Pitting The Fed Against Private Forecasters
August 9, 2000
Just how good are Federal Reserve economists at forecasting future inflation and growth?
A study in the American Economic Review by Christina D. Romer and David H. Romer of the University of California at Berkeley gives them high marks -- or at least higher marks than for private sector economists.
Since Fed forecasts -- which are prepared eight times a year -- remain secret for five years, the researchers went back to the 1960s and reviewed forecasts up to the early 1990s.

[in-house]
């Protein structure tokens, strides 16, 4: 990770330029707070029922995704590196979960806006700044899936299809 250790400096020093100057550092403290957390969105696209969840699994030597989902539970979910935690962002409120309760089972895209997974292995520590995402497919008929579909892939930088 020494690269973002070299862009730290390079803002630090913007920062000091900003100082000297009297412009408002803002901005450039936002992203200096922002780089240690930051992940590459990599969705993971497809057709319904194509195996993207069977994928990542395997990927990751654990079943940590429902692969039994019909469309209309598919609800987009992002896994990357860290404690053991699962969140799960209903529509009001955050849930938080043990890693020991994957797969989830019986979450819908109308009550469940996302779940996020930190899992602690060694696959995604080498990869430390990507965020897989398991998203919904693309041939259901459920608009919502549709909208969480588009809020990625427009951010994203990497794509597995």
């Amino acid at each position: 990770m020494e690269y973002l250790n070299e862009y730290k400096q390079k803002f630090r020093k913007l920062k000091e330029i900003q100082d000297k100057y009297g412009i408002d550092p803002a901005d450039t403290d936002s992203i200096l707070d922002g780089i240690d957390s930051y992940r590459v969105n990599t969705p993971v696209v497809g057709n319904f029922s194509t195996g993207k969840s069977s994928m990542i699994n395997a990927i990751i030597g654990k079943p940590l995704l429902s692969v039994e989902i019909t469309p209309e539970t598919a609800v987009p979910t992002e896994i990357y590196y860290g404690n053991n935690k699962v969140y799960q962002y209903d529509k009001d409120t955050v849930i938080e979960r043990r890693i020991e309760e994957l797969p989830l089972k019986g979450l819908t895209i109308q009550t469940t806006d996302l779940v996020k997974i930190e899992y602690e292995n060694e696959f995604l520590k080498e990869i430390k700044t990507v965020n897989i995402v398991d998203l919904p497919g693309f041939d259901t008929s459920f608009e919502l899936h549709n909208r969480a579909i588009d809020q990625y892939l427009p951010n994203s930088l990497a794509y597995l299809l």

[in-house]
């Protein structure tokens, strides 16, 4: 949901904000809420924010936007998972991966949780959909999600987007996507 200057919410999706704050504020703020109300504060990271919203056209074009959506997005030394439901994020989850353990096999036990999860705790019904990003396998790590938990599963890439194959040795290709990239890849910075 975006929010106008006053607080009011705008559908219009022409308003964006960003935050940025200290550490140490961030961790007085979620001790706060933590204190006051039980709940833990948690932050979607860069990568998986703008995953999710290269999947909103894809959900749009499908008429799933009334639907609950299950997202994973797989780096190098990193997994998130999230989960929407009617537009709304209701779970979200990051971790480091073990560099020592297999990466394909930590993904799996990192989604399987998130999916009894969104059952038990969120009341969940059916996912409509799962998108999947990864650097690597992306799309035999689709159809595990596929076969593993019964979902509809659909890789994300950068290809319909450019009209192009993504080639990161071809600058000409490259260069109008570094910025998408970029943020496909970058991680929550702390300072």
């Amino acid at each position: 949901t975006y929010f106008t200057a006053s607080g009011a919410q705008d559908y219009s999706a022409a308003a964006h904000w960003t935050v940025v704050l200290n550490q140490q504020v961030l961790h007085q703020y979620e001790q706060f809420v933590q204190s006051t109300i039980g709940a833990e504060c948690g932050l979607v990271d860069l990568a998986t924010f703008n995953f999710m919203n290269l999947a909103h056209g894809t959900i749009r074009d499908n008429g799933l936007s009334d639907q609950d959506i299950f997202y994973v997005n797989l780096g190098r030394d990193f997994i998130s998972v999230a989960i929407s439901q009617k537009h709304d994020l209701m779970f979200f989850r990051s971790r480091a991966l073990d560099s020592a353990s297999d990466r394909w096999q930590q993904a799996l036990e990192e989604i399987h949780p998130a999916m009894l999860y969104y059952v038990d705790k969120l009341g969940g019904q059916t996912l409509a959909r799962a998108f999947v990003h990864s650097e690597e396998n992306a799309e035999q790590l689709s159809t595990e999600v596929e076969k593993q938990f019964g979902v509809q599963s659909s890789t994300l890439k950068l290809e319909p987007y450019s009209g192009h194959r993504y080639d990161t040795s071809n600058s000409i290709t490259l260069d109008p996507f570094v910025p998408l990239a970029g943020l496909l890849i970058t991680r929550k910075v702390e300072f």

- The Fed projections on inflation and growth for the following 12 to 18 months were compared with the consensus forecasts of private economists.
- The researchers found that the Fed's forecasts were consistently better than the private ones.
- The inflation forecasts were so good that private economists -- had they had access to them -- would have done better to ignore their own calculations entirely.
- The Fed's growth forecasts were nearly as good.
Source: Gene Koretz, "The Infallible Dr. Greenspan?" Business Week, August 14, 2000.
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